I am suffering from a terrible case of senioritis.
Google defines “senioritis” as a “supposed affliction of students in their final year of high school or college, characterized by a decline in motivation or performance.”
This is true, but a more accurate definition would be “when your apathetic attitude about school turns you into a lazy excuse for a human—one so lazy that when you’re given an assignment two weeks in advance, you wait until 45 minutes before it’s due to even look at it.” (Sorry, professor who shall remain nameless.)
I used to roll my eyes at people complaining about having senioritis. I always chalked it up to pure laziness and a general character flaw. But now I’m in their shoes and completely understand.
The end of busywork and learning about topics in which I have no interest is so, so close. While the light at the end of the tunnel gets brighter, my academic performance gets duller.
On Jan. 12, I was given an extremely lengthy assignment that’s due in two weeks. A semester or year ago, I would have completed this assignment already to get it out of the way. I haven’t even thought about the piece of paper since I promptly stuffed it in my backpack two seconds after it was handed to me. The only reason I remembered the crumpled piece of paper in the bottom of my backpack is because I started to write this article.
Last Wednesday, I was that student who showed up to class on test day and confusingly looked around and asked, “Oh, we have a test today?” (Sorry, different nameless professor.)
I’m generally an excellent student, but I have turned into the kind of student I used to dislike. My grades are still decent, but that’s only because 15 years of schooling and working for the Torch have taught me to crank out an assignment an hour before it’s due.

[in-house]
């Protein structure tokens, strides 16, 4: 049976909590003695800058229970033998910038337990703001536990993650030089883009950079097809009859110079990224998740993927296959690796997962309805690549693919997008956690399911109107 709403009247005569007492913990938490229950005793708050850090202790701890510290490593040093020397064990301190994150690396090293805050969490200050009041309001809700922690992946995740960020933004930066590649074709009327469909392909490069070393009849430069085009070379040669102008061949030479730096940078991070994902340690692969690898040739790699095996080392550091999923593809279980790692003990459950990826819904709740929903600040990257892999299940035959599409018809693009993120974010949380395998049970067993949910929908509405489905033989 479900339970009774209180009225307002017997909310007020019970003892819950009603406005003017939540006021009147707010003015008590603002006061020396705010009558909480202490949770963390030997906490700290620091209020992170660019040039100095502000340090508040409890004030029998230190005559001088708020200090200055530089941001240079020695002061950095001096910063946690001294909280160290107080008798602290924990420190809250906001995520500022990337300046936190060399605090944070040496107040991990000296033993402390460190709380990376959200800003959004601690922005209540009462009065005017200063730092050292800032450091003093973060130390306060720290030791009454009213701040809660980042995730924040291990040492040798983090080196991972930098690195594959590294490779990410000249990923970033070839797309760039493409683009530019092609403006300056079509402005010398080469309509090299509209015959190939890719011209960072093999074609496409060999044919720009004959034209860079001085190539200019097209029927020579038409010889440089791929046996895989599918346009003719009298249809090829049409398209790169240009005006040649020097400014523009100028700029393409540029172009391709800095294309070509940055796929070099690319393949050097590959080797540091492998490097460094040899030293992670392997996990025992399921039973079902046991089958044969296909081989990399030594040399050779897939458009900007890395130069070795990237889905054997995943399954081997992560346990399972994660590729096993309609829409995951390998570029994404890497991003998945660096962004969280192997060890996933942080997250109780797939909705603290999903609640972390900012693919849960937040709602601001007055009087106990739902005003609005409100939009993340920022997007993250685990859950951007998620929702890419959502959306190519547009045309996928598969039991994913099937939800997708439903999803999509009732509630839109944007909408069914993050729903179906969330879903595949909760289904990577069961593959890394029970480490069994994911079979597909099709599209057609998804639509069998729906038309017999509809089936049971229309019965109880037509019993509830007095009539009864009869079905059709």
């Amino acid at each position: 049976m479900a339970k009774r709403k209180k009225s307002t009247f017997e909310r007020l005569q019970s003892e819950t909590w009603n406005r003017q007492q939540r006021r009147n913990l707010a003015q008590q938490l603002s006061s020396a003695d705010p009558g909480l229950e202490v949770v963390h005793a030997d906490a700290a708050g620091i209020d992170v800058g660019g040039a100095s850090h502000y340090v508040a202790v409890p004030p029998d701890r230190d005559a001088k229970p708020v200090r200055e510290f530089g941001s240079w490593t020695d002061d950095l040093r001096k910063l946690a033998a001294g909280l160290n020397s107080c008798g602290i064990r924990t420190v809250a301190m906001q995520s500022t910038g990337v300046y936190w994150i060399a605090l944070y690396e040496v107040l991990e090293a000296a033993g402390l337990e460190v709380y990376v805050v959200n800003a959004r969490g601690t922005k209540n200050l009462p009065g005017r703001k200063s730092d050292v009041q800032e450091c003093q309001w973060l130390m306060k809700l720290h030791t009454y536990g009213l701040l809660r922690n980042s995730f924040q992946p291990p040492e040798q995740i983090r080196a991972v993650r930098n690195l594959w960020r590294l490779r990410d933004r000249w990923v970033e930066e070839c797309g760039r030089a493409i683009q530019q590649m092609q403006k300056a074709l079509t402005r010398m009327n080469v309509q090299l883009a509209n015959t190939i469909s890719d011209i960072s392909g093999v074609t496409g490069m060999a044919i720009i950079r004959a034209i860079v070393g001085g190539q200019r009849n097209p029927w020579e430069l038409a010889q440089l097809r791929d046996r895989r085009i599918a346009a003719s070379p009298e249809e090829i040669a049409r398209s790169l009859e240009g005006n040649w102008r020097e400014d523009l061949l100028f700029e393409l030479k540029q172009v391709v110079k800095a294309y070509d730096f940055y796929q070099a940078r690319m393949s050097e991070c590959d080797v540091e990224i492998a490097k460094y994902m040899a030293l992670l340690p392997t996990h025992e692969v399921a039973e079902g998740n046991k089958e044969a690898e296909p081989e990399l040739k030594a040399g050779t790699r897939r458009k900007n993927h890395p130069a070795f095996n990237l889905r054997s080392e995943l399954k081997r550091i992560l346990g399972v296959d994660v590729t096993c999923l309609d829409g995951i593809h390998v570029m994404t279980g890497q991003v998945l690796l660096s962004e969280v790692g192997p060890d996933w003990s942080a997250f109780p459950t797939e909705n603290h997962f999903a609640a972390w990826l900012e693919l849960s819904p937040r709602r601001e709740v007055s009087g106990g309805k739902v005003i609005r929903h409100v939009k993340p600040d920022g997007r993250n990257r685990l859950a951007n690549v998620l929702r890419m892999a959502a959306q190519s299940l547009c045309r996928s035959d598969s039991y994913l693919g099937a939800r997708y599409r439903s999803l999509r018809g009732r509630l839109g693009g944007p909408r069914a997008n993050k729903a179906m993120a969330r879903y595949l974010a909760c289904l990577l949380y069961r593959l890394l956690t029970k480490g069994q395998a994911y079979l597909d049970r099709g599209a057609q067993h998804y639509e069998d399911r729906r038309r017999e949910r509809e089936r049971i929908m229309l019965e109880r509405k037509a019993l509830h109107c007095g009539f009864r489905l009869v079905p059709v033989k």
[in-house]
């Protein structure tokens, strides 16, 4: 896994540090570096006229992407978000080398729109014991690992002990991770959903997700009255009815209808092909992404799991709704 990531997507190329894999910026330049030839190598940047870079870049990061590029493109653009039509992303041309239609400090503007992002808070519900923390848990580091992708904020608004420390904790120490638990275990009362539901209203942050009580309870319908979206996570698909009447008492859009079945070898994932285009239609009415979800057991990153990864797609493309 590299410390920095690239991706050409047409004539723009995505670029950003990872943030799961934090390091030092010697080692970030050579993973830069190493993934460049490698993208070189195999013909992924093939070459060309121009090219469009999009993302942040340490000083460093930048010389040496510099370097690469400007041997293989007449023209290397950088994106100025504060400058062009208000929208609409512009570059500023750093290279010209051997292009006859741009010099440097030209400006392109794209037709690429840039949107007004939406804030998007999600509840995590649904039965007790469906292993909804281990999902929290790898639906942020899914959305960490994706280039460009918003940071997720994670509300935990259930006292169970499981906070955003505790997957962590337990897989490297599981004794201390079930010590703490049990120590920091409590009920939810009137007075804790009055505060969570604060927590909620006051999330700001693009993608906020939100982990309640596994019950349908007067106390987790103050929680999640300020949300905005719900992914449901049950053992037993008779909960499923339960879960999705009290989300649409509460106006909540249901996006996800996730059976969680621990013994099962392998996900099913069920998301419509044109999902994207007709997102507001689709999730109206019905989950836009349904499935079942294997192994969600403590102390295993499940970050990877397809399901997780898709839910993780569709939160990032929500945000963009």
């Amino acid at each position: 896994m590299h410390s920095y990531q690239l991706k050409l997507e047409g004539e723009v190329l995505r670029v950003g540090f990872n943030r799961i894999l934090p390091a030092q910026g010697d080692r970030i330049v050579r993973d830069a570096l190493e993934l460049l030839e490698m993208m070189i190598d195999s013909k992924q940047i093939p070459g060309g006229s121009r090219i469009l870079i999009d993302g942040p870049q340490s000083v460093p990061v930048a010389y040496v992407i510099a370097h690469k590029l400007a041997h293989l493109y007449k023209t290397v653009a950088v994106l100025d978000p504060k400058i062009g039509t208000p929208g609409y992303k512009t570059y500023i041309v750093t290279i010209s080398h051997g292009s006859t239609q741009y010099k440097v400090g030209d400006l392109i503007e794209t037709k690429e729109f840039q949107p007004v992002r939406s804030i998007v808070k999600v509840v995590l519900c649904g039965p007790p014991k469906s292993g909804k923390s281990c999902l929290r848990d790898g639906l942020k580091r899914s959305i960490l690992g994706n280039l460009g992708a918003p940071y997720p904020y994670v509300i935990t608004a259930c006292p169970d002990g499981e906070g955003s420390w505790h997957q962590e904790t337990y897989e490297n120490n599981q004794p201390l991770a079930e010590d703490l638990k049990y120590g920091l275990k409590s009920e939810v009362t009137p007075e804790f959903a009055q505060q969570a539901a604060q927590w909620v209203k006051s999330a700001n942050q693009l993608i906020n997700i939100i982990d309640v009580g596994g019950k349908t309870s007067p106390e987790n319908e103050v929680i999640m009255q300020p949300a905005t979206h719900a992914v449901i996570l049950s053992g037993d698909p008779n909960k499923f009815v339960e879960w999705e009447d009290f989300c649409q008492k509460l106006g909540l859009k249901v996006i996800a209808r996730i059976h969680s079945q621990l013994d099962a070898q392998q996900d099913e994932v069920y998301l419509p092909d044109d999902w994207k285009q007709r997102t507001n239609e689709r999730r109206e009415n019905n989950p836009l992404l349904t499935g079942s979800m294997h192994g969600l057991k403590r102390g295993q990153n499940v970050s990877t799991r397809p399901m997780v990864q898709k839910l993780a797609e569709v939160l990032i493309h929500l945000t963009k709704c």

The behaviors my senioritis are causing (or preventing) only make me more stressed out and therefore more likely to lie in my bed watching “Gossip Girl” instead of working on the 12 assignments I have due next week. It’s a terribly vicious cycle. I can see how people become addicts or extreme procrastinators.
Not to mention, already having my post-graduation plans solidified makes the senioritis 10 times worse. My end goal has already been reached, so I feel like I deserve a break. Unfortunately, my professors obviously don’t feel the same way (and I don’t blame them).
The thing is, when May 6 rolls around and I am actually done with college forever (unless I go to grad school), I’ll probably be depressed and want to go back. But until that happens, I will likely still be plagued by extreme senioritis. To my professors, coworkers, group project partners, parents, friends and anyone in my general vicinity who hears me complaining all the time—please forgive me.
To read another Torch staff confession, click here.